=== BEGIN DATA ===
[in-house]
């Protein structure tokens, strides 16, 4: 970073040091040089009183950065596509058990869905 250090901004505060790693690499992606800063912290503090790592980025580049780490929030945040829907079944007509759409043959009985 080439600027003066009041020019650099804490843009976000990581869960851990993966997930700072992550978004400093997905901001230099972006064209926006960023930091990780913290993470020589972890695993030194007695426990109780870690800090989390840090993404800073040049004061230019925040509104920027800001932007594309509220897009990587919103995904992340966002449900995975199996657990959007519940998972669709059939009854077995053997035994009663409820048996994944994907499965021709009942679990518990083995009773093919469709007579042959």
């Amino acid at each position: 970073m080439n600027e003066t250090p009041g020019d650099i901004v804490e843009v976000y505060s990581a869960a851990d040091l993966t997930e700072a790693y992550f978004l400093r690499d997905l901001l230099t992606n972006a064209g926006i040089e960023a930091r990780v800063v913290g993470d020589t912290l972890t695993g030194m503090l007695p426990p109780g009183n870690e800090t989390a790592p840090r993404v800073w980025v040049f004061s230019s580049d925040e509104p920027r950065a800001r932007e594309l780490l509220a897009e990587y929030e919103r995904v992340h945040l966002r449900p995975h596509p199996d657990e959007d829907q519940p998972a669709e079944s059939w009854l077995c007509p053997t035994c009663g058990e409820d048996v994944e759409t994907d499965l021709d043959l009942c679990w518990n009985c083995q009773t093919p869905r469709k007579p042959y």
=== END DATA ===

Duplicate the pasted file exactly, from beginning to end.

[in-house]
């Protein structure tokens, strides 16, 4: 970073040091040089009183950065596509058990869905 250090901004505060790693690499992606800063912290503090790592980025580049780490929030945040829907079944007509759409043959009985 080439600027003066009041020019650099804490843009976000990581869960851990993966997930700072992550978004400093997905901001230099972006064209926006960023930091990780913290993470020589972890695993030194007695426990109780870690800090989390840090993404800073040049004061230019925040509104920027800001932007594309509220897009990587919103995904992340966002449900995975199996657990959007519940998972669709059939009854077995053997035994009663409820048996994944994907499965021709009942679990518990083995009773093919469709007579042959």
């Amino acid at each position: 970073m080439n600027e003066t250090p009041g020019d650099i901004v804490e843009v976000y505060s990581a869960a851990d040091l993966t997930e700072a790693y992550f978004l400093r690499d997905l901001l230099t992606n972006a064209g926006i040089e960023a930091r990780v800063v913290g993470d020589t912290l972890t695993g030194m503090l007695p426990p109780g009183n870690e800090t989390a790592p840090r993404v800073w980025v040049f004061s230019s580049d925040e509104p920027r950065a800001r932007e594309l780490l509220a897009e990587y929030e919103r995904v992340h945040l966002r449900p995975h596509p199996d657990e959007d829907q519940p998972a669709e079944s059939w009854l077995c007509p053997t035994c009663g058990e409820d048996v994944e759409t994907d499965l021709d043959l009942c679990w518990n009985c083995q009773t093919p869905r469709k007579p042959y």